We went from, I believe it was somewhere around 27 people in research and collections, down to nine people. And those nine people who remained were people who were taking care of the collections. And so, there was little focus on research.
I come out of a research background and understand that, in order to actually provide current and accurate information in your programming and in your exhibits, you need to have that research going on because it just keeps you current. You need to have it in some way and you need to tap into that.
We have four million objects in our collections and three million of those are things that we wouldn't put on display because they're the research collections. They're the things that if you have 600,000 fish that are in jars of alcohol aren't going to go on display. But those are such a resource for scientists not only from the museum but from around the world. And how do those scientists know that we have those? One way is through that research. When you're publishing on it, you get in the acknowledgements, and it shows that it's from this museum. So that's one way.
The other thing that we've been doing to help with that aspect is we've put a big effort into digitization to get those collections much more accessible to those researchers but also to the public. We now have a full-time person who is overseeing a big digitization project and we've been bringing in funding from the National Science Foundation to help us to get these things digitized.
That, again, shows your relevance to the scientific community, but then all of that information can feed back into this museum so that we can utilize it in our programming and in our exhibits.
Okay, let's talk about the 50 percent of your day that's going toward talk of a new location, of a building, all that. And you know I'm going to bother you about the new location later.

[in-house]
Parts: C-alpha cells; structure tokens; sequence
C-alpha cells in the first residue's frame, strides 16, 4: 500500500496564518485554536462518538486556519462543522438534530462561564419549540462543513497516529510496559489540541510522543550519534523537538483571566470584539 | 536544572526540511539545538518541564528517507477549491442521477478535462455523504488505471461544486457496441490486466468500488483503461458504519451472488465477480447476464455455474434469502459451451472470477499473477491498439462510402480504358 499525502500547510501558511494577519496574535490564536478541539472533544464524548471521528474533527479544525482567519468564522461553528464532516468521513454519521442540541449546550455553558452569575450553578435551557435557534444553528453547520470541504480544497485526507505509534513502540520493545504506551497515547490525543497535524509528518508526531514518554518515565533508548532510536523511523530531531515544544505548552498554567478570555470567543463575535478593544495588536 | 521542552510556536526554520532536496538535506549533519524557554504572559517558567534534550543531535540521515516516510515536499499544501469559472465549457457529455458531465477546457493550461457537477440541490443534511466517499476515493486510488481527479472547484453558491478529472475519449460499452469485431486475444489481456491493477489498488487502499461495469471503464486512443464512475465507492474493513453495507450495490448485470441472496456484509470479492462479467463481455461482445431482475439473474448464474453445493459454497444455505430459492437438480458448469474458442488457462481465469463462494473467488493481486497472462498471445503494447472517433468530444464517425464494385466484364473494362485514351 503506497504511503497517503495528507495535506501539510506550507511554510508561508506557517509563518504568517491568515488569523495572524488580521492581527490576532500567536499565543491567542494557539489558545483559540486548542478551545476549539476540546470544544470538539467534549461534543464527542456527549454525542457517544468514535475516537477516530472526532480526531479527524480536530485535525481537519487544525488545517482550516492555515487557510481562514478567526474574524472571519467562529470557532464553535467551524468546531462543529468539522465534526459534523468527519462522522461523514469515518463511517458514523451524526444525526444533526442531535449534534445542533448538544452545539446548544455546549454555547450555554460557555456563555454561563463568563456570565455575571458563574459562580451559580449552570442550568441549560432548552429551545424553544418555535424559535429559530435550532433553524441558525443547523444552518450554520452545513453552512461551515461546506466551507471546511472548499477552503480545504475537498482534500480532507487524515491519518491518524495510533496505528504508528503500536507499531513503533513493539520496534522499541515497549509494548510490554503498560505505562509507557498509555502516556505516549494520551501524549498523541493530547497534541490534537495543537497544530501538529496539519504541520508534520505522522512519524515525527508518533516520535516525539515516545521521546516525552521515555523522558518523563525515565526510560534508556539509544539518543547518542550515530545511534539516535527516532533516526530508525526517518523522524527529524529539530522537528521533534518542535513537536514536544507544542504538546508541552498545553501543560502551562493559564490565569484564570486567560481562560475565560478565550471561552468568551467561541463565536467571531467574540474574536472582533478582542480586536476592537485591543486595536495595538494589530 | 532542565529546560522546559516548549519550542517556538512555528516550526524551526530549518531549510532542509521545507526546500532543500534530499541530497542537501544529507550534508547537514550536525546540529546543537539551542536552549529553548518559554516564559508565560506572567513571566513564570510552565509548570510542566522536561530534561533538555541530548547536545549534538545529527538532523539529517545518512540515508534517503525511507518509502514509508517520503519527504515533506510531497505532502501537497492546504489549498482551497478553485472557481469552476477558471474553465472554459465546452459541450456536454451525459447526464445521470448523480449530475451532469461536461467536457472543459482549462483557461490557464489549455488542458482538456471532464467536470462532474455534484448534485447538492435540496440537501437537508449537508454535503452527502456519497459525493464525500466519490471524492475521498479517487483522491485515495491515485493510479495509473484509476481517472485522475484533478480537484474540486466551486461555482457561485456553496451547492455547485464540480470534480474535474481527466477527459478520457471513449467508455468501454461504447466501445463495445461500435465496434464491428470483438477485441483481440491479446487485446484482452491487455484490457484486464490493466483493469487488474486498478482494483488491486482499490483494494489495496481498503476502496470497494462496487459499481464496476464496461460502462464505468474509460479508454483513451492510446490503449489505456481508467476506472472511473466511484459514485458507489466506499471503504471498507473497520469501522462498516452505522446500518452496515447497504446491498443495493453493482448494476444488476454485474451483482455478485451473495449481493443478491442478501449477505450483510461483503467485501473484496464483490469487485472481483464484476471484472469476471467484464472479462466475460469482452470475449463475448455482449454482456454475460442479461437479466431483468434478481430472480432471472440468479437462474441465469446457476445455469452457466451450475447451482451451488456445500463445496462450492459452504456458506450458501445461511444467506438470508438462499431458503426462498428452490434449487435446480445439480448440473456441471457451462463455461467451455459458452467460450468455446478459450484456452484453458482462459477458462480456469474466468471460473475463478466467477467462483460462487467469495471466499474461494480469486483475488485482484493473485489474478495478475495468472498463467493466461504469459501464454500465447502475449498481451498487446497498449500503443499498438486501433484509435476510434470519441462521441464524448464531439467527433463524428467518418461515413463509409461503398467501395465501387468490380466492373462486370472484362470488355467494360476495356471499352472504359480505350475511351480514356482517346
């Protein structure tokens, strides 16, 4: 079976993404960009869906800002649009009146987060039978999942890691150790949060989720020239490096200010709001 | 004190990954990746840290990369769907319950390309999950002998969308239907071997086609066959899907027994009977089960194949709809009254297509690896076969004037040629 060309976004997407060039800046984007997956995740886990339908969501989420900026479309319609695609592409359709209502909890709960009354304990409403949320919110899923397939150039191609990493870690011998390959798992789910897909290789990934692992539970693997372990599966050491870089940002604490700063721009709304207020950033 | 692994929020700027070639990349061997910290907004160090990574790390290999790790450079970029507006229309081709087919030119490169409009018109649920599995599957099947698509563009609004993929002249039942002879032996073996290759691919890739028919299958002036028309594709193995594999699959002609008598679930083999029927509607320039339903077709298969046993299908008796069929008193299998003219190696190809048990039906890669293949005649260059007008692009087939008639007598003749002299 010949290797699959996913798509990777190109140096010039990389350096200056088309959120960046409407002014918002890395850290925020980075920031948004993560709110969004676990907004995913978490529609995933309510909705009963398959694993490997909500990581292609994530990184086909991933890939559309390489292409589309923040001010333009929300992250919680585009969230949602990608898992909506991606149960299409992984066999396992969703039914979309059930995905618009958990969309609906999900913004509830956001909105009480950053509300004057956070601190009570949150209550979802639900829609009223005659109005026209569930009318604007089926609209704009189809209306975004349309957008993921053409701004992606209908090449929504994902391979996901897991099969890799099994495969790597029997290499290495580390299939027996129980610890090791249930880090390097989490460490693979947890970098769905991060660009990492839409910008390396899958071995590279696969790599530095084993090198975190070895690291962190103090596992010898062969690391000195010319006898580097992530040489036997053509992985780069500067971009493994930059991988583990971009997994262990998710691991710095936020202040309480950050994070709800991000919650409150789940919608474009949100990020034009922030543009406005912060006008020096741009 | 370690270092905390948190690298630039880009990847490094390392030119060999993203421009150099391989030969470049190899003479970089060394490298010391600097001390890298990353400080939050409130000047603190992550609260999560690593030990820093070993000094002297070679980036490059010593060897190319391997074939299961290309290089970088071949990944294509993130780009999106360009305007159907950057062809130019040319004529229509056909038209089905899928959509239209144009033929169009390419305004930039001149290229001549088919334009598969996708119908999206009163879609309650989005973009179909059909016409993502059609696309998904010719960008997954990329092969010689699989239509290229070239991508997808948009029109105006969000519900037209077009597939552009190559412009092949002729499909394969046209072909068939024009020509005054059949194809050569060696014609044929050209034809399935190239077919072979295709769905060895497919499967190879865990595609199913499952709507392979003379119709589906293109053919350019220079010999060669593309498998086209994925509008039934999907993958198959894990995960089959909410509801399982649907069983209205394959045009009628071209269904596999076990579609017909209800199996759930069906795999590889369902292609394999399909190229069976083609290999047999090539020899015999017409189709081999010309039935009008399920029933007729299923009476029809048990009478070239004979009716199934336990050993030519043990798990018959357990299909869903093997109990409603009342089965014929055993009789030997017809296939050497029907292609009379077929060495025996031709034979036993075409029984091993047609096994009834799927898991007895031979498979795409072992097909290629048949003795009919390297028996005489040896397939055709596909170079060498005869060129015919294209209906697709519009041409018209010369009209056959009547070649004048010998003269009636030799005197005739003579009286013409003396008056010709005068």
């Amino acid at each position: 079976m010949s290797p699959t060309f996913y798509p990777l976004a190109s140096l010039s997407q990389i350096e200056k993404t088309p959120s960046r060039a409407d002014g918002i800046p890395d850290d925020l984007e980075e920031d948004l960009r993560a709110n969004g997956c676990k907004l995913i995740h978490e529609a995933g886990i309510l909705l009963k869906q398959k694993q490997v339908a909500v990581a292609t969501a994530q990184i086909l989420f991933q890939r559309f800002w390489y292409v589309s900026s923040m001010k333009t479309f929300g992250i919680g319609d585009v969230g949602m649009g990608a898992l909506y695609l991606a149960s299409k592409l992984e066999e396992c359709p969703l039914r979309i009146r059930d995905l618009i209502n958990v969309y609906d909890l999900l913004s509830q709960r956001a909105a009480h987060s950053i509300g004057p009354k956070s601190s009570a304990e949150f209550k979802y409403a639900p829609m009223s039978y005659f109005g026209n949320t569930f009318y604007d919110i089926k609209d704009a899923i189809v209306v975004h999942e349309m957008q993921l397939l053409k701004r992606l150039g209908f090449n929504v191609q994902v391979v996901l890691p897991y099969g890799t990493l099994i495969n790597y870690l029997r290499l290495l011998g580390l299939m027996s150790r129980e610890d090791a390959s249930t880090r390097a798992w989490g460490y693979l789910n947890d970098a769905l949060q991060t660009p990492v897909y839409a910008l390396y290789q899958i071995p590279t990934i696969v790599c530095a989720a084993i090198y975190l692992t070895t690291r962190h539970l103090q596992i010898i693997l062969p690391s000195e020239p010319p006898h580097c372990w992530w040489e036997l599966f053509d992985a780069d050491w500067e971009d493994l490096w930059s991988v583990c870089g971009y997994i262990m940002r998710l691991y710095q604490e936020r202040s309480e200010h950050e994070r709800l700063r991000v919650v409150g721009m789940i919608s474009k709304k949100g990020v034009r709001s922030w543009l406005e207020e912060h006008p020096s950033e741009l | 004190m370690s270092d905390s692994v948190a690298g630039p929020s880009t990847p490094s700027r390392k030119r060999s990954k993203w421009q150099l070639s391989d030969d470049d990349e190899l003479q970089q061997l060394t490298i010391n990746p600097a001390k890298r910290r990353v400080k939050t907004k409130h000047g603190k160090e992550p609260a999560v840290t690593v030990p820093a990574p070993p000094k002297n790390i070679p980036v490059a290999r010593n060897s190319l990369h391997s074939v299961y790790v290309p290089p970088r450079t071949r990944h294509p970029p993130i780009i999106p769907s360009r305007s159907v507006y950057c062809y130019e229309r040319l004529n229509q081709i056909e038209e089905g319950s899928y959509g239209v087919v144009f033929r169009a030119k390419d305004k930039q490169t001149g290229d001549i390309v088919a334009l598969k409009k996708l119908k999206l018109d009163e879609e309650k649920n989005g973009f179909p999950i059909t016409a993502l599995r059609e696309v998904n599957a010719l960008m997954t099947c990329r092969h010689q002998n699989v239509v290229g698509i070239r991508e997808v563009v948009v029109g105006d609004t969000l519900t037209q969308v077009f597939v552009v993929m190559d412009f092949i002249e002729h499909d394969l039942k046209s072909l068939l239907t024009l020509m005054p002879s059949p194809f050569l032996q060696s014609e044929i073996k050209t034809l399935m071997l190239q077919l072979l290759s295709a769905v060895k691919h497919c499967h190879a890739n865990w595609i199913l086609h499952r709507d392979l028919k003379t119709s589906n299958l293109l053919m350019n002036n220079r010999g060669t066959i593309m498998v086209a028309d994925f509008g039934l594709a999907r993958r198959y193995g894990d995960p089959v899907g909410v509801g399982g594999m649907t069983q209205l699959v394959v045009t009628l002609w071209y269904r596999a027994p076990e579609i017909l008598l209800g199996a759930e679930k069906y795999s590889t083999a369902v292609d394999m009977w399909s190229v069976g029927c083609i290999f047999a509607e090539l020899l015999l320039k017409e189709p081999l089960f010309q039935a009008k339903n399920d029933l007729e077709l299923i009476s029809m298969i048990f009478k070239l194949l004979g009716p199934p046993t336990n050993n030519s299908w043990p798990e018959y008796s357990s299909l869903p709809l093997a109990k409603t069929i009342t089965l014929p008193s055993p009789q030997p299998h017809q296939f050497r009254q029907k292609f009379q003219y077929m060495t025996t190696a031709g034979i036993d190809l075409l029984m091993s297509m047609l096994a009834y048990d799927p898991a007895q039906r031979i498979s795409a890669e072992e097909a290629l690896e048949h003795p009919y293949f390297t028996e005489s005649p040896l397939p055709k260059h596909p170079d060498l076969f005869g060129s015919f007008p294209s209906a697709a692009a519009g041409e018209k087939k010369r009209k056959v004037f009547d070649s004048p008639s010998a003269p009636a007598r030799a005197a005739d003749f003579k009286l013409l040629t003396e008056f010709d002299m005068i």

Yeah and you know I'm not going to say anything about it.
Oh, I know (laughs), but I'll ask you anyway. In the meantime, let’s talk about the parts that we maybe don't understand are taking up some of that. Presumably 50 percent of that time is not deciding where the place is going to be. There's got to be a lot of other discussion.
You know the site, which is the exciting thing for people because it's a tangible thing, is such a small part of this whole new museum.
Let’s hear about the rest.
OK. The rest is what is that museum going to deliver. Why should MPM even be around? Why should we be part of this community? So, we are in the process of doing that, of completing that visioning and statement of purpose, which is what are we going to be in this new museum and how is it going to be relevant to this community?
We are looking to our strengths and those strengths lie in those collections. One thing I know everybody's very concerned that they don't want us to be, because they've heard that we're going to utilize technology, and I think they conjure up that we're not going to be this immersive environment. But we will still utilize collections and we will still be an immersive museum because that's where our strengths are.
I don't know what it'll look like but I do know that it will draw on those strengths of those collections which are those natural history collections and those cultural collections. We really want to talk about the interconnection of those two, which is not unlike what we do in this museum; we just don't interpret it in the way we might in the future.
You know, if you go to most natural history museums out there, what you see is they have the hall of people, then they have the hall of the natural world, and they separate the two. This institution chose, when it moved into this place 50-something years ago, that they were going to put people and the environment in the same galleries – and we did that, but we didn't interpret it that way. So, that's one of the things that we want to do in the future: really talk about that interconnection of people and nature.
So, the processes that we're going through before we ever even get to thinking about a building is what is that vision. That's the process that we are just about completing.
Then the second step would be the storylines that you're going to tell in that museum. Then you do the schematics and then you go into exhibit design. Our commitment is that, in the visioning process, we've been involving the community and there's been input as we go through this process. We will continue to do that as we move to each of the next steps.
We will bring it out to the community and talk about it and then come back and rework based on that. Those are all the steps before we ever even think about what will this building look like, because we need to know what's going to be in it before we ever can design something.
Also, we're talking about we want to have partners and so those partners may help influence the physical nature of this museum.